Bluethumb's Mission is getting art on walls

Bluethumb’s Mission: Why We Exist

Bluethumb's Mission: George and Edward from Bluethumb

On a mission: brothers and Bluethumb Co-Founders George and Edward Hartley.

Who We Are

George here (on the left) and this is my brother Edward. I thought you might like to know why Bluethumb exists.

Two of my close friends are artists. Our dad was a painter (turned accountant). In 2011, they had nowhere to sell their art online. If you were a musician, writer, designer or illustrator, you could manage your craft and your career yourself online. But not as a fine artist. So my brother Ed, friend Phil and I set out on a journey to change that.

We are now Australia’s largest marketplace for original fine art, and what an amazing, tough, fun journey it’s been to build. We’ve grown by helping artists be successful artists.

Bluethumb’s Mission and Milestones

Bluethumb’s mission is literally:

Bluethumb's mission

Bluethumb’s mission is help artists move art from their studios to collectors’ walls.

Simple right? We try to build the best tools for artists to be successful online. We’ve hit a bunch of great milestones along the way: representing 10,000 of Australia’s best artists; 15,000 original artworks sold; 100 artists who’ve been able to quit their jobs to be full-time on their craft. It’s not easy building a start up, but compared to being a career artist, we have it easier.

Continuing Our Mission

In 2017 we were growing rapidly and faced a tough choice: launch outside Australia, or build and launch a remote art centre program to bring in some of Australia’s best Indigenous artists. We chose the latter.

This was a choice where we think the long term impact of doing something good will pay dividends. Australian art has an unbroken 60,000 year history. Many of our most revered artists are Indigenous and in remote communities art sales are often the only source of earning income. But these communities have only been able to sell art to visitors who can make it to these remote places, through fine art galleries or at art fairs.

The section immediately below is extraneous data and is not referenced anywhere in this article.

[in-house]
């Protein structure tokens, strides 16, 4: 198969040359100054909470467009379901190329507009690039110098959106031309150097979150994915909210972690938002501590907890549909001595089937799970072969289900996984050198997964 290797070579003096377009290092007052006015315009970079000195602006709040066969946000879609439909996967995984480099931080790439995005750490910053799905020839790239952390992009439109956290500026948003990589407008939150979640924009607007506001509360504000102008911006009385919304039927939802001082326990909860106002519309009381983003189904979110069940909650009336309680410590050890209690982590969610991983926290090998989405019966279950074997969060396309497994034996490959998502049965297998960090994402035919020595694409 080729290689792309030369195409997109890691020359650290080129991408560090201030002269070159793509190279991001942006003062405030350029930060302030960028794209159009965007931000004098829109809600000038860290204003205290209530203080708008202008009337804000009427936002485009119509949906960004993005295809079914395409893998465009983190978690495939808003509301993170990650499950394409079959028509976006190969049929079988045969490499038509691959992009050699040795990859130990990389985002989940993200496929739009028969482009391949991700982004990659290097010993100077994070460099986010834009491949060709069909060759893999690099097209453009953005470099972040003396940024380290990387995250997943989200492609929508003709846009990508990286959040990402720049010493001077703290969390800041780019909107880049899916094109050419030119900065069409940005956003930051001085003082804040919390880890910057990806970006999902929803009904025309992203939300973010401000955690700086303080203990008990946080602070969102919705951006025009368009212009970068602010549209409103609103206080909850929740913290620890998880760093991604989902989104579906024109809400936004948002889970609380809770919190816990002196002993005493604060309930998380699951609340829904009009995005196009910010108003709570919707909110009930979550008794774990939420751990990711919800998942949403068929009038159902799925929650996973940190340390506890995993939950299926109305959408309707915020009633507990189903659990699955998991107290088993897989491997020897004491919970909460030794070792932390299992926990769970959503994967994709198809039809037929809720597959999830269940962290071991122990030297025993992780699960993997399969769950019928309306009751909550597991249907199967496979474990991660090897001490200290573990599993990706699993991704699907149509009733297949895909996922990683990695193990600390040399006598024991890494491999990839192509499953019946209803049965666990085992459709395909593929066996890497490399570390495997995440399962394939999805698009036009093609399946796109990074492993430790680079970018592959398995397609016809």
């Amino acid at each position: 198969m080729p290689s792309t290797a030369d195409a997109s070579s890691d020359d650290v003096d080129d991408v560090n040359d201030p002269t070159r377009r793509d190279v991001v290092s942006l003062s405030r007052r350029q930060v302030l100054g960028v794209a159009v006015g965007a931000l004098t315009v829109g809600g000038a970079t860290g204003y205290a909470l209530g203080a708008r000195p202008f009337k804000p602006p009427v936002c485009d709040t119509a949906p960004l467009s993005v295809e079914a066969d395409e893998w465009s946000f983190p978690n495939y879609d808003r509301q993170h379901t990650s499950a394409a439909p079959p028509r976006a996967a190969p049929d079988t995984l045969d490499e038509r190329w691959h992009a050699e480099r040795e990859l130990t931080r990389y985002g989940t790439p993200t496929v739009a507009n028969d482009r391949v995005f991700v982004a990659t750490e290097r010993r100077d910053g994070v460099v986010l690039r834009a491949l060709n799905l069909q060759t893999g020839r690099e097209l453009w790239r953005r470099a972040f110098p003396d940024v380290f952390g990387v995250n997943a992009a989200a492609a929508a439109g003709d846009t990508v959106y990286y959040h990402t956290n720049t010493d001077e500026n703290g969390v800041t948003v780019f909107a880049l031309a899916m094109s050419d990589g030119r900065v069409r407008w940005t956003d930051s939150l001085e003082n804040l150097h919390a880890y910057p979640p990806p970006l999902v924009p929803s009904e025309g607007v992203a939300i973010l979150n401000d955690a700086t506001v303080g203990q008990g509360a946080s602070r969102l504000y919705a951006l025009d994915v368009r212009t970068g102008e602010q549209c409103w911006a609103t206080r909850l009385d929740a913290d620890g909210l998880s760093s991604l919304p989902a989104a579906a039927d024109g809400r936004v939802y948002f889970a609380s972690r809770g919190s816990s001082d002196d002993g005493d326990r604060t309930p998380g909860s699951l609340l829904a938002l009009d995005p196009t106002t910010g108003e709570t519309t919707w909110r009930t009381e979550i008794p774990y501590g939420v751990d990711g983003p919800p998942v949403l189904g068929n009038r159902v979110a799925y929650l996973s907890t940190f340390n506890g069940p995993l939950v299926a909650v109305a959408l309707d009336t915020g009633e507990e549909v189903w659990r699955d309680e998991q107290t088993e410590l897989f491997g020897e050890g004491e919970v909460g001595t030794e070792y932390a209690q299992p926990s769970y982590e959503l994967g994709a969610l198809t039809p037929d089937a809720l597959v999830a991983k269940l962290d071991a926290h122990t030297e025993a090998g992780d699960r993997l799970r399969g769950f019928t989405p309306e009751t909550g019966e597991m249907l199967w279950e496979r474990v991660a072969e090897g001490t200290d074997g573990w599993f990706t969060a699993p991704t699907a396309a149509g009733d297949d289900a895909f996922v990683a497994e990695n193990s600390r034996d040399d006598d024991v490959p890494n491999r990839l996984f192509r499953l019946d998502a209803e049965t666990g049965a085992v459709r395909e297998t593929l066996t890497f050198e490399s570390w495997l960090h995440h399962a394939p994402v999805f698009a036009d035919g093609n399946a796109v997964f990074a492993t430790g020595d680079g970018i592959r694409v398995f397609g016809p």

We’re doing what we can to improve this. As I write this, we have over a quarter of Australia’s remote Indigenous art centres listing their artists with us.

Bluethumb's Mission: Iluwanti Ken receiving her Bluethumb Art Prize Award

Iluwanti Ken with her Bluethumb Art Prize Award, which she received for her birds nest basket.

Indigenous art sales on Bluethumb now make up a significant percentage of total sales, from a base of almost nothing two years ago. Jimmy Donegan from Ninuku and Papalankutja art centres was a prize winner in our 2017 Bluethumb Art Prize, as was Ilawanti Ken of Tjampi Desert Weavers with her wild grass and feather basket in 2018. Most importantly, it’s fantastic to be able to give remote, Indigenous artists a way to sell their artwork across Australia.

Why We Love Our Mission

My favourite part of what we do is spending all day with friendly, passionate people building something worthwhile to support Australian artists. And we only get to do it because of people like you. I’m so grateful you found us.

Here’s to the next 7 years of celebrating Australian art! Check out the newest art on Bluethumb.

What is abstract art - Susie Monte
What Is Abstract Art?


  1. Kat Schmitt says:

    Hi George and Edward its nice to meet you both! Your mission for Bluethumb is very inspiring and one day I hope to be successful on this platform. I am curious…whats the story behind the name ‘bluethumb’?

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